According to the text, the idea of modern conservatism started initially with Adam Smith and “his doctrine of minimal government.” (Roskin, M., Cord, R., Medeiros, J., & Jones, W., 2014, pg. 39). It is rooted in liberalism, in which the founding fathers of this ideology felt that when the government got involved with capital, businesses, and profit, things went awry. A key aspect of this system is the idea of a free and self-regulating market. Government ordinance is deemed unnecessary, and it is expected that the markets will ultimately right any wrong through supply and demand, all by the discretion of the distributor. For example, there might be a business man that specializes in a particular good. If the demand for his goods increases, he simply increases production and prices accordingly. When the demand decreases, then production and pricing are also lowered. Aside from a free market and lack of government involvement, modern conservatism often relies heavily on traditions. Many modern conservatives have a religious or Christian background, and derive much of their decision making from ideas that worked in the past. In America today, modern conservatism is often associated with the right to bear arms, private schools, pro-life campaigns, same-sex marriage, and anti-drug laws. Modern conservatives also believe in individuals working for their own benefits, as well as a private life without too much government interference.

Conclusion

Each of these ideologies have honorable merits and generally good intentions. However, history has shown that abuse of these ideologies can lead to lack of legitimacy, authority, and sovereignty within a government. The initial intent of marxist socialism, for example, was to make people completely equal and have the country be void of law enforcement. However, in the case of North Korea, instead of the government disappearing, it has become the driving source of control in the nation. People there are equals, but they also have no individual rights and much of their daily lives are controlled and monitored. In the case of social democracy, countries such as Sweden have prospered exceptionally in the economic field. The people that reside there are well cared for, and there is little poverty, if any. However, taxation is, to put it mildly, excessive to the point that citizens may eventually have little to no financial freedom. Finally, modern conservatives are seen frequently in countries like America. Their traditional ways have proven successful in historic America, and some traits are still amiable today, such as freedom of the individual and a firm law system. On the other hand, modern conservatism is generally opposed to change, whether political or personal, and strives for an economy with out the government to monitor possibly unfair economic markets. There are pros and cons to all of these ideologies, and each should be taken with a grain of salt. But history has shown that people are happiest when the have general freedom and self-expression, and modern conservatism allows for this more often than marxist socialism and social democracy.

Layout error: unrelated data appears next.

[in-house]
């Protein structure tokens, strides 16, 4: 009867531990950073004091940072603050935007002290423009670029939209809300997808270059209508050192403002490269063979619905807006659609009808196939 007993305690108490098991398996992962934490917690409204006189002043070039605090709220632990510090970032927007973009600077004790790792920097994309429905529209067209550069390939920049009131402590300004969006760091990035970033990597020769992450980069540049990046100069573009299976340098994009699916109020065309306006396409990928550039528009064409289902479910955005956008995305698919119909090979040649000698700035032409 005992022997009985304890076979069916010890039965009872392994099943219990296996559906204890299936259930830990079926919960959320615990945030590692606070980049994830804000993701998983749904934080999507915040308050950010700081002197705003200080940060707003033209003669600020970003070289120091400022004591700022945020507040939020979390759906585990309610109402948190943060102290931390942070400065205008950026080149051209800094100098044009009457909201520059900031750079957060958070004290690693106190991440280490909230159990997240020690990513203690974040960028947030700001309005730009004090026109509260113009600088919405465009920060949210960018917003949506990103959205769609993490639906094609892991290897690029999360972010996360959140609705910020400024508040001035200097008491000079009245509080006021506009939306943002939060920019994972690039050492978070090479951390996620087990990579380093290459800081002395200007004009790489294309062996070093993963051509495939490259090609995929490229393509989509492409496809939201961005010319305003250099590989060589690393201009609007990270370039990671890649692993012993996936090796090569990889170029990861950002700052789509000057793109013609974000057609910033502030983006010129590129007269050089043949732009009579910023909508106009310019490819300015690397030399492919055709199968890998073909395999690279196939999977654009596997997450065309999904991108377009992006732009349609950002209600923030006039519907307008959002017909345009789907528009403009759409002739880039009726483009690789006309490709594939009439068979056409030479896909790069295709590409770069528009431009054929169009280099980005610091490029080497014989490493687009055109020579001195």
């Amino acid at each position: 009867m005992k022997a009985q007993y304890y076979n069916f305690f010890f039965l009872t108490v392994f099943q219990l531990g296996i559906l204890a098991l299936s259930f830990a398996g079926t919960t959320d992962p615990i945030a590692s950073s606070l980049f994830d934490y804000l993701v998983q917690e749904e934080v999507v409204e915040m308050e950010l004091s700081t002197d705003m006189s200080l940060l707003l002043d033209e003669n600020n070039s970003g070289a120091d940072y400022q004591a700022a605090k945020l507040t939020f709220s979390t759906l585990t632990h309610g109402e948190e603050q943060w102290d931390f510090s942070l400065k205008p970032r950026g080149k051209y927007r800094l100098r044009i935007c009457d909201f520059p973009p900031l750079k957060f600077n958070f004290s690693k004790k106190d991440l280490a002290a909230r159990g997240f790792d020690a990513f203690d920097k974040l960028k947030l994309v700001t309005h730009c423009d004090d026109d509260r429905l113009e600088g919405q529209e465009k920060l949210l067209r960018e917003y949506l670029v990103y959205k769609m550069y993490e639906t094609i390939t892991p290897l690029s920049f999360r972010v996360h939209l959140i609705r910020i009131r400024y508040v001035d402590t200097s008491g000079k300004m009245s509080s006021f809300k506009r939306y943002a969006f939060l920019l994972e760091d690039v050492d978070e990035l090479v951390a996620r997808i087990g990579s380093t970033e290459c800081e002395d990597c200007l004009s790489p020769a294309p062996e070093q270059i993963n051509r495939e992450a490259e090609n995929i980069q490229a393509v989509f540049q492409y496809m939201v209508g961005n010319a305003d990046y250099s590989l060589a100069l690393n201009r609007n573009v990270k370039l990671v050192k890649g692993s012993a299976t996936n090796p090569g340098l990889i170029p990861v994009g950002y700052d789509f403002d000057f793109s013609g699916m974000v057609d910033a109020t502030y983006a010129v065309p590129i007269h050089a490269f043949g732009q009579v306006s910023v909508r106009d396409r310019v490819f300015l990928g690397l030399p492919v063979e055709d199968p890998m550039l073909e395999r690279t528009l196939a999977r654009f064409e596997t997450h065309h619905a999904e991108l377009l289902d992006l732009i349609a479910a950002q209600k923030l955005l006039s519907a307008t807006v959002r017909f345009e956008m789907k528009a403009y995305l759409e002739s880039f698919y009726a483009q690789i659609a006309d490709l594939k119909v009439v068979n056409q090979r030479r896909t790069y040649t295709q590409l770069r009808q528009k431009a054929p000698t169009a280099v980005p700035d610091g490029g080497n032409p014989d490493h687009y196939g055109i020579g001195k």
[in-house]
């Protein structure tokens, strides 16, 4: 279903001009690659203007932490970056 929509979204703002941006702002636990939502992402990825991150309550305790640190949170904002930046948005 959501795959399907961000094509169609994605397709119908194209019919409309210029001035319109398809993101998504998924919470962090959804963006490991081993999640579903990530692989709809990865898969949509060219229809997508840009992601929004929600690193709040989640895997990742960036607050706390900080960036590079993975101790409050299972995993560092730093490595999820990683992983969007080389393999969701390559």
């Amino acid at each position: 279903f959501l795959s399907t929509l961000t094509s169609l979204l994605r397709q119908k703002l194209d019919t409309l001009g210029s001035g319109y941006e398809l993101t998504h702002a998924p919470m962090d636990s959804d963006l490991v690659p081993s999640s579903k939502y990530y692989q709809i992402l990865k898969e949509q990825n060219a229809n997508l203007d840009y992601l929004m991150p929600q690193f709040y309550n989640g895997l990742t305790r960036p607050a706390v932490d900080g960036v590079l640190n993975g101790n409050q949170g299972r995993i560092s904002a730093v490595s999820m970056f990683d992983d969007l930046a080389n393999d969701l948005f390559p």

References

Roskin, M., Cord, R., Medeiros, J., & Jones, W. (2014). Political science: An Introduction (13th ed.). Upper Saddle River, N.J.: Pearson Prentice Hall.